Social Smoking: Just as Bad as Regular Smoking

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man's brain being used as an ash tray

Many people justify smoking one or two cigarettes once in a while—known as social smoking—by thinking occasional smoking won’t damage their health as much as smoking every day. Unfortunately, smoking fewer cigarettes does not reduce the risk of smoking-related health problems.

Physical Health

With occasional smoking, you still have several health risks, like:

  • Heart disease
  • Lung and other cancers
  • Respiratory tract infections
  • Slower recovery from torn cartilage and other injuries

Brain Health

It’s not just the body—the brain suffers as well. A 2011 study shows that even occasional smoking affects memory. Northumbria University in the United Kingdom gave a memory test to college students who smoked either occasionally, regularly, or not at all. Results showed that both occasional and regular smokers performed much worse than nonsmokers on this task. In fact, social smokers performed just as badly as regular smokers.

Researchers involved in the study concluded that smoking damages memory no matter how often you do it. And decline in smoking-related memory has been linked with changes in the brain, such as brain shrinkage. That can’t be good.

Regain Your Memory

Fortunately, the damage doesn’t have to be permanent. The psychologists who researched how smoking affects memory published another study last year showing that quitting smoking can actually improve memory, restoring everyday memory to nearly the same level as that of people who don’t smoke.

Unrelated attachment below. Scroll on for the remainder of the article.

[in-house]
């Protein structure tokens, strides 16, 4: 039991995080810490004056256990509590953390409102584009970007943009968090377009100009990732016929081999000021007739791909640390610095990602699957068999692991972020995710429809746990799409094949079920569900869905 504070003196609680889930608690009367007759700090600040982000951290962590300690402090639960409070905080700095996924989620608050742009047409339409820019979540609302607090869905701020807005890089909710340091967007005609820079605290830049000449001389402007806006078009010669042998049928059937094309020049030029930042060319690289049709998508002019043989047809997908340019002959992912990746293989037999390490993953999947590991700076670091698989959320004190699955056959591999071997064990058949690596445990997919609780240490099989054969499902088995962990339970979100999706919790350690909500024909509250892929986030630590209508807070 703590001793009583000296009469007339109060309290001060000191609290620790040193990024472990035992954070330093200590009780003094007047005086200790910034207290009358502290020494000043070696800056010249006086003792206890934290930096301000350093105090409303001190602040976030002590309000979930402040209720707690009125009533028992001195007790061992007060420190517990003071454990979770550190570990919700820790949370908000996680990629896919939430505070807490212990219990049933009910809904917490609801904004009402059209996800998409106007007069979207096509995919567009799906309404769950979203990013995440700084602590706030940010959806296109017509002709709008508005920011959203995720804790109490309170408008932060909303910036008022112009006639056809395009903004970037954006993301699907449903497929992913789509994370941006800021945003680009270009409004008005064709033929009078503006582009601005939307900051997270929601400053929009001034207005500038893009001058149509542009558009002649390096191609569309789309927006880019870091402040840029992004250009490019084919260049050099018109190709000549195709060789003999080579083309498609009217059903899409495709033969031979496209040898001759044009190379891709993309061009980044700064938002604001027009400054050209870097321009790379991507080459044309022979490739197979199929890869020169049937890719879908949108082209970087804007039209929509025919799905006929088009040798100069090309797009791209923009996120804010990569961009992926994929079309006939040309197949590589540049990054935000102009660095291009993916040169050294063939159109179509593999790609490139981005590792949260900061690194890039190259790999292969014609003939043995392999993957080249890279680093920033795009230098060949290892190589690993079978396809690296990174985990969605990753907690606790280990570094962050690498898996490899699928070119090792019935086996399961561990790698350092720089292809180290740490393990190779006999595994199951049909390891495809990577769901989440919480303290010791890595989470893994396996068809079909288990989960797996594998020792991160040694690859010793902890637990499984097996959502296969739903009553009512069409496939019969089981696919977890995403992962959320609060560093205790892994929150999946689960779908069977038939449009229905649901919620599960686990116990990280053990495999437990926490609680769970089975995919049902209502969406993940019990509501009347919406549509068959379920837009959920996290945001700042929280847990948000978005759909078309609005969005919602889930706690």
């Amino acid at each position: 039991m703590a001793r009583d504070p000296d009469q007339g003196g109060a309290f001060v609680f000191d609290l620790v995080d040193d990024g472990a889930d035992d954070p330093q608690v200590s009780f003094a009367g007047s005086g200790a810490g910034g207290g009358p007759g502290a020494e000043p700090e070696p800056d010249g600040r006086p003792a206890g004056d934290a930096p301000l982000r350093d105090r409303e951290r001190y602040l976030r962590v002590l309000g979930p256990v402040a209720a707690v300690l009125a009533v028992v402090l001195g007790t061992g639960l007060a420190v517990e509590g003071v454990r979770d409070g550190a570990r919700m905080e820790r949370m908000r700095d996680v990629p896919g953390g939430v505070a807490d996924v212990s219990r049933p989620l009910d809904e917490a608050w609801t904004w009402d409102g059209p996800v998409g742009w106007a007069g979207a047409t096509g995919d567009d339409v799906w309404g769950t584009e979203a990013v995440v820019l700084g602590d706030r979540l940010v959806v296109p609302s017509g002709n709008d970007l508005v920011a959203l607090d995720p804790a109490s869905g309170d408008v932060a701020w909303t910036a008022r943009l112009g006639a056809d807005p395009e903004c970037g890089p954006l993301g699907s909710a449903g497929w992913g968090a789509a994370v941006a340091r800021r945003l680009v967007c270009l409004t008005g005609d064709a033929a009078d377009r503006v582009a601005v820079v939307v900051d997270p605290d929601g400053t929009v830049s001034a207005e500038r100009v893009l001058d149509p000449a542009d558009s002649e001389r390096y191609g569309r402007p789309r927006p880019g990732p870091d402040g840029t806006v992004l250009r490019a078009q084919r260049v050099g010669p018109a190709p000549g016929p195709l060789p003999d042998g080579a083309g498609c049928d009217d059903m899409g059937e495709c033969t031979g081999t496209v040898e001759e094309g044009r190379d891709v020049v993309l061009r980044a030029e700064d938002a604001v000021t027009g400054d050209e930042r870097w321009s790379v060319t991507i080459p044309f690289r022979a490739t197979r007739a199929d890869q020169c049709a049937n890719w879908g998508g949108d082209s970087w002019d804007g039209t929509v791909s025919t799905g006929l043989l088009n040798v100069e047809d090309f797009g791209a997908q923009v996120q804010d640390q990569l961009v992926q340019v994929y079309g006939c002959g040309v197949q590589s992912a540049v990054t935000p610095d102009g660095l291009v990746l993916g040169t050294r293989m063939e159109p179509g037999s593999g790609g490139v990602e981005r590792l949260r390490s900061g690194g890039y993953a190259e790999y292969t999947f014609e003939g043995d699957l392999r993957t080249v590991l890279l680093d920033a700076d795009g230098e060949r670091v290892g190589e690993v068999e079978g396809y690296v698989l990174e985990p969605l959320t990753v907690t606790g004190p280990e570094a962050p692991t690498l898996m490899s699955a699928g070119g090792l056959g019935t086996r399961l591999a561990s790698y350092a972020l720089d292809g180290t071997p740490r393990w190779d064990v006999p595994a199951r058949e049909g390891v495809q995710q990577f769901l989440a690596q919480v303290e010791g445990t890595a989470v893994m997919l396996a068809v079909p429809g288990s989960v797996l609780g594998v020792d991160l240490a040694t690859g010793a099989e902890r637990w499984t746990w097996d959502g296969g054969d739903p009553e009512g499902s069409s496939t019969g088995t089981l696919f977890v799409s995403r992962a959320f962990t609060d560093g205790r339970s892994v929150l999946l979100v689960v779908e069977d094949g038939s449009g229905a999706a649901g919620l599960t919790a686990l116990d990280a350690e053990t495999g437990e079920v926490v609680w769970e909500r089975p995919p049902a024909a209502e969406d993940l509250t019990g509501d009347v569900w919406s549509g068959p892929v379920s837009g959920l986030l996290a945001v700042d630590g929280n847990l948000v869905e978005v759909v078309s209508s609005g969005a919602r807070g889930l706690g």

For this study, participants were taken on a tour of a university campus and asked to remember a series of predetermined tasks at specific locations. While current smokers remembered 59% of tasks, people who had given up smoking remembered 74% of their required tasks. Those who had never smoked remembered 81% of tasks.

What Do You Think?

Does knowing that occasional cigarette smoking has the same brain and physical health effects as regular smoking make you think twice before lighting up? If you smoke now, have you found it harder to remember everyday tasks or errands than before you started smoking?

Find Help Near You

Use the SAMHSA Treatment Locator to find substance use or other mental health services in your area. If you are in an emergency situation, this toll-free, 24-hour hotline can help you get through this difficult time: call 1-800-273-TALK, or visit the Suicide Prevention Lifeline. We also have step by step guides on what to do to help yourself, a friend or a family member.

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